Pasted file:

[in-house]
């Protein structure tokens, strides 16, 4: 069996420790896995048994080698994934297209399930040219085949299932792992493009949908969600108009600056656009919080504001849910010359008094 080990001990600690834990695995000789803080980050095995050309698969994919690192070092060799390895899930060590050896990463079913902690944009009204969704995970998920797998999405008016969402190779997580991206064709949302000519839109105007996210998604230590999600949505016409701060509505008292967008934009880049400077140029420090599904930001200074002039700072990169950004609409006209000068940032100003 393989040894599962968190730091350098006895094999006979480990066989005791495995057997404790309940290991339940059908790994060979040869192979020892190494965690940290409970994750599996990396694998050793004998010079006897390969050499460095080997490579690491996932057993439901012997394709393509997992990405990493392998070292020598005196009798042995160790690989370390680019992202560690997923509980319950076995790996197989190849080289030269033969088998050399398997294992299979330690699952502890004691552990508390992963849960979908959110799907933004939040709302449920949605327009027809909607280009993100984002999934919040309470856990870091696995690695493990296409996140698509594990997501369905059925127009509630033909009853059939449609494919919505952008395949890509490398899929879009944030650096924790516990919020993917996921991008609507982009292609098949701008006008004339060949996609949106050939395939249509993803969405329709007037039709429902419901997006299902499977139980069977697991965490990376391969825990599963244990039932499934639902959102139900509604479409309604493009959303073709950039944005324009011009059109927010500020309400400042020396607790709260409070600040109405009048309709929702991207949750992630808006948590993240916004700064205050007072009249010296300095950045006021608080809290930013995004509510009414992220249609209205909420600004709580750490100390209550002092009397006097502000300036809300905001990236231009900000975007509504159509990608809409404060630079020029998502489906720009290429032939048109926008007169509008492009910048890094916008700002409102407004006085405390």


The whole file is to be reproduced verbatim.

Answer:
[in-house]
């Protein structure tokens, strides 16, 4: 069996420790896995048994080698994934297209399930040219085949299932792992493009949908969600108009600056656009919080504001849910010359008094 080990001990600690834990695995000789803080980050095995050309698969994919690192070092060799390895899930060590050896990463079913902690944009009204969704995970998920797998999405008016969402190779997580991206064709949302000519839109105007996210998604230590999600949505016409701060509505008292967008934009880049400077140029420090599904930001200074002039700072990169950004609409006209000068940032100003 393989040894599962968190730091350098006895094999006979480990066989005791495995057997404790309940290991339940059908790994060979040869192979020892190494965690940290409970994750599996990396694998050793004998010079006897390969050499460095080997490579690491996932057993439901012997394709393509997992990405990493392998070292020598005196009798042995160790690989370390680019992202560690997923509980319950076995790996197989190849080289030269033969088998050399398997294992299979330690699952502890004691552990508390992963849960979908959110799907933004939040709302449920949605327009027809909607280009993100984002999934919040309470856990870091696995690695493990296409996140698509594990997501369905059925127009509630033909009853059939449609494919919505952008395949890509490398899929879009944030650096924790516990919020993917996921991008609507982009292609098949701008006008004339060949996609949106050939395939249509993803969405329709007037039709429902419901997006299902499977139980069977697991965490990376391969825990599963244990039932499934639902959102139900509604479409309604493009959303073709950039944005324009011009059109927010500020309400400042020396607790709260409070600040109405009048309709929702991207949750992630808006948590993240916004700064205050007072009249010296300095950045006021608080809290930013995004509510009414992220249609209205909420600004709580750490100390209550002092009397006097502000300036809300905001990236231009900000975007509504159509990608809409404060630079020029998502489906720009290429032939048109926008007169509008492009910048890094916008700002409102407004006085405390």